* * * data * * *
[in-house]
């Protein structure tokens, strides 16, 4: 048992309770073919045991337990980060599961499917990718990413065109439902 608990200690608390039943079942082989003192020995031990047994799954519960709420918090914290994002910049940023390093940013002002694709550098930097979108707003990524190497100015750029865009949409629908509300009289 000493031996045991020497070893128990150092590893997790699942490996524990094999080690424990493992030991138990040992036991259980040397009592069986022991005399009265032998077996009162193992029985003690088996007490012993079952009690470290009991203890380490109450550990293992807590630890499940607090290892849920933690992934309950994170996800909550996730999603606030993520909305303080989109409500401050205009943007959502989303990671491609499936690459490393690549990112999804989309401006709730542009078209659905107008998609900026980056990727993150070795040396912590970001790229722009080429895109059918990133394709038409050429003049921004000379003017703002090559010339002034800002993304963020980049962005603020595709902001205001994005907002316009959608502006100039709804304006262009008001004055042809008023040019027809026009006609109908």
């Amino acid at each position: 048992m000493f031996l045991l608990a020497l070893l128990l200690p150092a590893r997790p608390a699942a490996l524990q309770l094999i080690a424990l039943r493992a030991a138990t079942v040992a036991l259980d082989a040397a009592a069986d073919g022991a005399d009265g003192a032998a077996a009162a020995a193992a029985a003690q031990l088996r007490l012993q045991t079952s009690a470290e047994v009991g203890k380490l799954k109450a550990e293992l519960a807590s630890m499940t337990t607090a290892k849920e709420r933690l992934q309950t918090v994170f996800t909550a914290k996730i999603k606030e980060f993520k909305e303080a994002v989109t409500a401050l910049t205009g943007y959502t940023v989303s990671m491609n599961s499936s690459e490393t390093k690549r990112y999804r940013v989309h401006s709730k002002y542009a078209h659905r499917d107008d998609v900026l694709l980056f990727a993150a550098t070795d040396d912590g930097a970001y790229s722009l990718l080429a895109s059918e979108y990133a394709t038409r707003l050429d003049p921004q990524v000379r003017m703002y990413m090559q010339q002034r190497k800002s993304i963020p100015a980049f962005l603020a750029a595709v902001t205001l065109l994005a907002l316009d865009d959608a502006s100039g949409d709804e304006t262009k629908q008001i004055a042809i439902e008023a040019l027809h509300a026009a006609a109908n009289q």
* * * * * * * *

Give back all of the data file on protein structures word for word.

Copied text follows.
[in-house]
């Protein structure tokens, strides 16, 4: 048992309770073919045991337990980060599961499917990718990413065109439902 608990200690608390039943079942082989003192020995031990047994799954519960709420918090914290994002910049940023390093940013002002694709550098930097979108707003990524190497100015750029865009949409629908509300009289 000493031996045991020497070893128990150092590893997790699942490996524990094999080690424990493992030991138990040992036991259980040397009592069986022991005399009265032998077996009162193992029985003690088996007490012993079952009690470290009991203890380490109450550990293992807590630890499940607090290892849920933690992934309950994170996800909550996730999603606030993520909305303080989109409500401050205009943007959502989303990671491609499936690459490393690549990112999804989309401006709730542009078209659905107008998609900026980056990727993150070795040396912590970001790229722009080429895109059918990133394709038409050429003049921004000379003017703002090559010339002034800002993304963020980049962005603020595709902001205001994005907002316009959608502006100039709804304006262009008001004055042809008023040019027809026009006609109908």
């Amino acid at each position: 048992m000493f031996l045991l608990a020497l070893l128990l200690p150092a590893r997790p608390a699942a490996l524990q309770l094999i080690a424990l039943r493992a030991a138990t079942v040992a036991l259980d082989a040397a009592a069986d073919g022991a005399d009265g003192a032998a077996a009162a020995a193992a029985a003690q031990l088996r007490l012993q045991t079952s009690a470290e047994v009991g203890k380490l799954k109450a550990e293992l519960a807590s630890m499940t337990t607090a290892k849920e709420r933690l992934q309950t918090v994170f996800t909550a914290k996730i999603k606030e980060f993520k909305e303080a994002v989109t409500a401050l910049t205009g943007y959502t940023v989303s990671m491609n599961s499936s690459e490393t390093k690549r990112y999804r940013v989309h401006s709730k002002y542009a078209h659905r499917d107008d998609v900026l694709l980056f990727a993150a550098t070795d040396d912590g930097a970001y790229s722009l990718l080429a895109s059918e979108y990133a394709t038409r707003l050429d003049p921004q990524v000379r003017m703002y990413m090559q010339q002034r190497k800002s993304i963020p100015a980049f962005l603020a750029a595709v902001t205001l065109l994005a907002l316009d865009d959608a502006s100039g949409d709804e304006t262009k629908q008001i004055a042809i439902e008023a040019l027809h509300a026009a006609a109908n009289q």